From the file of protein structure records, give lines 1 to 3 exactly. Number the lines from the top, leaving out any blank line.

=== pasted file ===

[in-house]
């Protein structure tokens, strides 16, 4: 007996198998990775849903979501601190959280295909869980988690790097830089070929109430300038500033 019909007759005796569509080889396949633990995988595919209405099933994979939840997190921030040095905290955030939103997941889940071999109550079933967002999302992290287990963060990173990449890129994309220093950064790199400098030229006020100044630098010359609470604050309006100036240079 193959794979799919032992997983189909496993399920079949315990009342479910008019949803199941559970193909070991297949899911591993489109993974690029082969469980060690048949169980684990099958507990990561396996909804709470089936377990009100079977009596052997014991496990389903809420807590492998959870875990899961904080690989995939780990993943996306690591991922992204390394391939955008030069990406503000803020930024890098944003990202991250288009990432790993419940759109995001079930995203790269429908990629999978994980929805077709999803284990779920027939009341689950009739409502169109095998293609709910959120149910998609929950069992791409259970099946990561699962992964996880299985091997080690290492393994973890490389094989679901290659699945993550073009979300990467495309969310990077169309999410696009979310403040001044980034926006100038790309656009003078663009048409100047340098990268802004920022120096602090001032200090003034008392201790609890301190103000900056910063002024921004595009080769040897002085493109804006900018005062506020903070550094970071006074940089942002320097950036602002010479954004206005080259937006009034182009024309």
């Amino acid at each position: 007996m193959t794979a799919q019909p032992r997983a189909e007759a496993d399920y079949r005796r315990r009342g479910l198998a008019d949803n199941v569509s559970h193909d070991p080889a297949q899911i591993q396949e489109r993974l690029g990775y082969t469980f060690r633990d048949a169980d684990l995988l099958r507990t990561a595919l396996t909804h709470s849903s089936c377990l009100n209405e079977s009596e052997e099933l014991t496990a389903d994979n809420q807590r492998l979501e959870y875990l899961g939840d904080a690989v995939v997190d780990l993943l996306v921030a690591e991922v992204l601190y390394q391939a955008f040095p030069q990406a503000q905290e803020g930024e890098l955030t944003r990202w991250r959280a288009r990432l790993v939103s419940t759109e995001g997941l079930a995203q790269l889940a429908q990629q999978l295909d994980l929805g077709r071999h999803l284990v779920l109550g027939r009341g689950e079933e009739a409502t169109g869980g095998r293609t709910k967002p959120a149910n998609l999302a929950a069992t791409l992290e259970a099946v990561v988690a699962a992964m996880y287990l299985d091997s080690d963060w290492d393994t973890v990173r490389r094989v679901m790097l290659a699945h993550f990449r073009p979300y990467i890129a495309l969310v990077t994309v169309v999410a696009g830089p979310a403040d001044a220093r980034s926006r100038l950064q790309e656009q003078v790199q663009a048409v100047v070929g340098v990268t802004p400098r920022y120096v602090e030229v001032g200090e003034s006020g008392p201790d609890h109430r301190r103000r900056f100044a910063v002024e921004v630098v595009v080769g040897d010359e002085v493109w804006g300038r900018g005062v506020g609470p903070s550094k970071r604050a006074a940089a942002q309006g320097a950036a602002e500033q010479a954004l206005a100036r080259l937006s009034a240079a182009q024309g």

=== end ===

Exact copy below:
[in-house]
């Protein structure tokens, strides 16, 4: 007996198998990775849903979501601190959280295909869980988690790097830089070929109430300038500033 019909007759005796569509080889396949633990995988595919209405099933994979939840997190921030040095905290955030939103997941889940071999109550079933967002999302992290287990963060990173990449890129994309220093950064790199400098030229006020100044630098010359609470604050309006100036240079 193959794979799919032992997983189909496993399920079949315990009342479910008019949803199941559970193909070991297949899911591993489109993974690029082969469980060690048949169980684990099958507990990561396996909804709470089936377990009100079977009596052997014991496990389903809420807590492998959870875990899961904080690989995939780990993943996306690591991922992204390394391939955008030069990406503000803020930024890098944003990202991250288009990432790993419940759109995001079930995203790269429908990629999978994980929805077709999803284990779920027939009341689950009739409502169109095998293609709910959120149910998609929950069992791409259970099946990561699962992964996880299985091997080690290492393994973890490389094989679901290659699945993550073009979300990467495309969310990077169309999410696009979310403040001044980034926006100038790309656009003078663009048409100047340098990268802004920022120096602090001032200090003034008392201790609890301190103000900056910063002024921004595009080769040897002085493109804006900018005062506020903070550094970071006074940089942002320097950036602002010479954004206005080259937006009034182009024309």
């Amino acid at each position: 007996m193959t794979a799919q019909p032992r997983a189909e007759a496993d399920y079949r005796r315990r009342g479910l198998a008019d949803n199941v569509s559970h193909d070991p080889a297949q899911i591993q396949e489109r993974l690029g990775y082969t469980f060690r633990d048949a169980d684990l995988l099958r507990t990561a595919l396996t909804h709470s849903s089936c377990l009100n209405e079977s009596e052997e099933l014991t496990a389903d994979n809420q807590r492998l979501e959870y875990l899961g939840d904080a690989v995939v997190d780990l993943l996306v921030a690591e991922v992204l601190y390394q391939a955008f040095p030069q990406a503000q905290e803020g930024e890098l955030t944003r990202w991250r959280a288009r990432l790993v939103s419940t759109e995001g997941l079930a995203q790269l889940a429908q990629q999978l295909d994980l929805g077709r071999h999803l284990v779920l109550g027939r009341g689950e079933e009739a409502t169109g869980g095998r293609t709910k967002p959120a149910n998609l999302a929950a069992t791409l992290e259970a099946v990561v988690a699962a992964m996880y287990l299985d091997s080690d963060w290492d393994t973890v990173r490389r094989v679901m790097l290659a699945h993550f990449r073009p979300y990467i890129a495309l969310v990077t994309v169309v999410a696009g830089p979310a403040d001044a220093r980034s926006r100038l950064q790309e656009q003078v790199q663009a048409v100047v070929g340098v990268t802004p400098r920022y120096v602090e030229v001032g200090e003034s006020g008392p201790d609890h109430r301190r103000r900056f100044a910063v002024e921004v630098v595009v080769g040897d010359e002085v493109w804006g300038r900018g005062v506020g609470p903070s550094k970071r604050a006074a940089a942002q309006g320097a950036a602002e500033q010479a954004l206005a100036r080259l937006s009034a240079a182009q024309g």